Since the Seahawks won the Super Bowl, things have been different for Seattle sports fans. We have expectations now. We have a gold standard by which to compare other teams in Seattle. We are no longer shooting blindly at the broad side of desire, but instead, know what we want. We want to keep feeling this way. We want to feel this way as much as we possible can.
I don’t know about everyone, but for me the championship feeling has not worn off. I haven’t grown more sarcastic since the Seahawks won, but I’ve begun to consider what it would be like to see a Mariners World Series victory or a Sounders MLS Cup win. Even a Sonics championship, which for those of us born after 1979 has seemed largely out of reach – especially due to obvious present circumstances – feels more within reach now that the Seahawks have won.
So it was important for the Mariners to get off to a hot start, and a hot start they did get off to.
The Mariners went 4-2 on a six game road, which is more than could have been expected before the season started. Some of their past pariahs have been contributing, and even Robinson Cano, the team’s high-profile offseason signing, has been deceiving good. But the Mariners two losses were both marred to an extent by ugly ball-strike calls by home plate umpires.
Here is a tweet from Dan Brooks, proprietor of Brooks Baseball, the morning after the Mariners first loss of the season.
Here are the images referenced in that tweet:
That ugly strike zone doesn’t begin lay out the main narrative from this game, which was the fifth inning curveball that was clearly strike three, but that was called a ball. Nick Punto would end up scoring after getting on base, and that run was a key run in a game that ended up going to extra innings, with the Mariners losing.
Hardly as nefarious, but similarly frustrating, was the strike three call against Abraham Almonte that ended the Mariners weekend against the Oakland A’s. Jim Johnson threw a curveball that crossed the plate about six inches above the strike zone. A curveball is a pitch that is hard to call at the top of the strike zone, and umpires often overestimate pitch movement. So while this was out of the strikezone, it is likely that from the average umpire’s perspective, this pitches was actually further outside the strike zone.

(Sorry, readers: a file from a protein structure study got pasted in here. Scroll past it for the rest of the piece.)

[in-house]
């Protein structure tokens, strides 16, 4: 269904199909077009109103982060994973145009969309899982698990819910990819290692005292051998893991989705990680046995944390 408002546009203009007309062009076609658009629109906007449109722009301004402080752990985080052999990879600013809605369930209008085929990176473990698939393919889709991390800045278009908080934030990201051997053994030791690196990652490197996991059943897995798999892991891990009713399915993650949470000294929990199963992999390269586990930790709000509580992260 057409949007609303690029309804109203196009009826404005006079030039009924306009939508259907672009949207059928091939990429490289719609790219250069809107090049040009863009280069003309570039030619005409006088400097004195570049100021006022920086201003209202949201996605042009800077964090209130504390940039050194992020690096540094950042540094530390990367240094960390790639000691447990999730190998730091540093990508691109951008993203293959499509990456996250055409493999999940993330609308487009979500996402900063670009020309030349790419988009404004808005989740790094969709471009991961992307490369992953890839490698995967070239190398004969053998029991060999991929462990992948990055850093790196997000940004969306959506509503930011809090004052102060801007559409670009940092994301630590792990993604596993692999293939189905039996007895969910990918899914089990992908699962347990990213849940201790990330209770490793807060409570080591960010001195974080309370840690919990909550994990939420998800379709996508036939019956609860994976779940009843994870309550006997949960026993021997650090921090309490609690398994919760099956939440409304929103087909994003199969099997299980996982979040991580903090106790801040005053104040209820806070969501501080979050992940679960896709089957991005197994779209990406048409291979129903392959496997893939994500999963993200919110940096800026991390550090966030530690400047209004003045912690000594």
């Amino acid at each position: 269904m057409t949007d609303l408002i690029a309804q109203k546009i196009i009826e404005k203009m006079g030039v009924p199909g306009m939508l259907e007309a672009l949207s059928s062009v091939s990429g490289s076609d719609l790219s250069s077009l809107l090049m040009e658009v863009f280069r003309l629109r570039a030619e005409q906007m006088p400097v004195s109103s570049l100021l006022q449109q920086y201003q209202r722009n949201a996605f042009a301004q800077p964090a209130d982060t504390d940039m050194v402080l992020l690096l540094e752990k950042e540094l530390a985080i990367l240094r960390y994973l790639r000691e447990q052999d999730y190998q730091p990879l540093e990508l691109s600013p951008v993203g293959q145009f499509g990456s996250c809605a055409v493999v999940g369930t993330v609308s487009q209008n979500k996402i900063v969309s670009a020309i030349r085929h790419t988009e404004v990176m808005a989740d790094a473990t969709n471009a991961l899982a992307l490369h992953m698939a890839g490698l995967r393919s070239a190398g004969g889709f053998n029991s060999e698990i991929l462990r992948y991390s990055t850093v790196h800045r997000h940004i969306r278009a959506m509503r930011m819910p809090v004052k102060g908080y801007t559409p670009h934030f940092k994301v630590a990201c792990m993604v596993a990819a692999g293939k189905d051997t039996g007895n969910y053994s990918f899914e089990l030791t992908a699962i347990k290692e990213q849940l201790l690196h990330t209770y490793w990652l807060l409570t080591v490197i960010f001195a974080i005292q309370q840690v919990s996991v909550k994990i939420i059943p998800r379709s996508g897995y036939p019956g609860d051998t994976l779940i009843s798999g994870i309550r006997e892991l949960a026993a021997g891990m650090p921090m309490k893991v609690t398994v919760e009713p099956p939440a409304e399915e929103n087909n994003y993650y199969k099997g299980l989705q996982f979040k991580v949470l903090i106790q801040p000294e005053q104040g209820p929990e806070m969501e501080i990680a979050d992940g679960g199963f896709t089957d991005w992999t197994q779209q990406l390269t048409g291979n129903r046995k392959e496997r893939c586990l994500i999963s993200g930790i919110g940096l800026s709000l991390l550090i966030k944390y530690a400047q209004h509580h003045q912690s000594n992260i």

The Mariners had two men on base at the time, and were losing by three runs. There is no way to ensure that the Mariners would have won the game, or even have tied, but it is frustrating.
That frustration led to Eric Byrnes going onto 710 ESPN Seattle, and expressing his (and many of our) desire for robot umps for the strike zone.
After several rough outings, and after multiple bad seasons, Hector Noesi has been designated for assignment. Another team will have to want to put him on their 40 man roster for the Mariners to lose him outright, but a good chance exists that Noesi has pitched his last pitch for the Seattle Mariners.
The biggest news for the Seahawks was the extension that Head Coach Pete Carroll signed. Carroll’s extension wasn’t a huge surprise, and was somehow anticlimactic after rumors began to swirl about an Earl Thomas extension the night before.
I used to be a guy that said soccer was boring. I grew up playing and refereeing soccer, but grew bored with the sport as my interest in baseball grew, and as I was introduced to the virtues of beer and women.
The Sounders played the most exciting soccer game I’ve seen on Saturday, and I watched the second half of their amazing comeback against Tigres last year during the CONCACAF tournament. After going down 2-1 in the first half, then 4-2 in the second half, the Sounders came back in amazing fashion, as Clint Dempsey’s 87th minute penalty kick goal tied the match, and completed his hat trick. Playing against Portland, any tie probably feels like a loss, but on the road, one point is nearly as good as three.